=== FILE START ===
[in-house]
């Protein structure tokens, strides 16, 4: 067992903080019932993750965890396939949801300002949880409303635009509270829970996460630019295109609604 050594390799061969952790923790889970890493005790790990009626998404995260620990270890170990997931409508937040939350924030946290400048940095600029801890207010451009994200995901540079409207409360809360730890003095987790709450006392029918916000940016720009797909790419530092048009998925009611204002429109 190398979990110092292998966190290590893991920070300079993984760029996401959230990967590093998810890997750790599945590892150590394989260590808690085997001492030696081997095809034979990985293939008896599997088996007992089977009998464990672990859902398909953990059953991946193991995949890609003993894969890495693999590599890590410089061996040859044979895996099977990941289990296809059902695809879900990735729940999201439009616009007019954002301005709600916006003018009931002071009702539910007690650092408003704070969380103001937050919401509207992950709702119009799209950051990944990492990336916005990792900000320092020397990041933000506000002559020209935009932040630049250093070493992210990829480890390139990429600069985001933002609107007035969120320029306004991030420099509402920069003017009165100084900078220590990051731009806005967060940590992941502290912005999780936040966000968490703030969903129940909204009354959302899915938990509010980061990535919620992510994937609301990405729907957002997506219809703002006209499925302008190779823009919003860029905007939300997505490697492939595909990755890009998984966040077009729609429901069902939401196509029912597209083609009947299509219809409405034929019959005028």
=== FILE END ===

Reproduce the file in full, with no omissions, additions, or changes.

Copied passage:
[in-house]
């Protein structure tokens, strides 16, 4: 067992903080019932993750965890396939949801300002949880409303635009509270829970996460630019295109609604 050594390799061969952790923790889970890493005790790990009626998404995260620990270890170990997931409508937040939350924030946290400048940095600029801890207010451009994200995901540079409207409360809360730890003095987790709450006392029918916000940016720009797909790419530092048009998925009611204002429109 190398979990110092292998966190290590893991920070300079993984760029996401959230990967590093998810890997750790599945590892150590394989260590808690085997001492030696081997095809034979990985293939008896599997088996007992089977009998464990672990859902398909953990059953991946193991995949890609003993894969890495693999590599890590410089061996040859044979895996099977990941289990296809059902695809879900990735729940999201439009616009007019954002301005709600916006003018009931002071009702539910007690650092408003704070969380103001937050919401509207992950709702119009799209950051990944990492990336916005990792900000320092020397990041933000506000002559020209935009932040630049250093070493992210990829480890390139990429600069985001933002609107007035969120320029306004991030420099509402920069003017009165100084900078220590990051731009806005967060940590992941502290912005999780936040966000968490703030969903129940909204009354959302899915938990509010980061990535919620992510994937609301990405729907957002997506219809703002006209499925302008190779823009919003860029905007939300997505490697492939595909990755890009998984966040077009729609429901069902939401196509029912597209083609009947299509219809409405034929019959005028």